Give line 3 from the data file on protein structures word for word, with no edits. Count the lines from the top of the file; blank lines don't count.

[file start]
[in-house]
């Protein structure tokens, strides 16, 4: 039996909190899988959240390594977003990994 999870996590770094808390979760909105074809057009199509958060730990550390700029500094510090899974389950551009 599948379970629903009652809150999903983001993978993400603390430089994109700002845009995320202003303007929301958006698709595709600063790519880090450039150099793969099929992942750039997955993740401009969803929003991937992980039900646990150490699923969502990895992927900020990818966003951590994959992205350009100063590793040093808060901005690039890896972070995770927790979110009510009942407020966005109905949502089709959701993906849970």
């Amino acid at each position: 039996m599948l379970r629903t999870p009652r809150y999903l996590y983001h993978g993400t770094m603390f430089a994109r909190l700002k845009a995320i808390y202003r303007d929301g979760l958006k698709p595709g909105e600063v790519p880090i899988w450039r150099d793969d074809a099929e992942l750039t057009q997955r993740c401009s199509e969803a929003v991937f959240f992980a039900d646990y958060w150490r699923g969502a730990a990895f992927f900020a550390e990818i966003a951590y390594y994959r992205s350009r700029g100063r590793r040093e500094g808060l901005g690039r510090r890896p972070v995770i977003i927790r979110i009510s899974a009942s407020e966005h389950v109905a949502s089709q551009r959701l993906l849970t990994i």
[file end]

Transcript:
């Amino acid at each position: 039996m599948l379970r629903t999870p009652r809150y999903l996590y983001h993978g993400t770094m603390f430089a994109r909190l700002k845009a995320i808390y202003r303007d929301g979760l958006k698709p595709g909105e600063v790519p880090i899988w450039r150099d793969d074809a099929e992942l750039t057009q997955r993740c401009s199509e969803a929003v991937f959240f992980a039900d646990y958060w150490r699923g969502a730990a990895f992927f900020a550390e990818i966003a951590y390594y994959r992205s350009r700029g100063r590793r040093e500094g808060l901005g690039r510090r890896p972070v995770i977003i927790r979110i009510s899974a009942s407020e966005h389950v109905a949502s089709q551009r959701l993906l849970t990994i």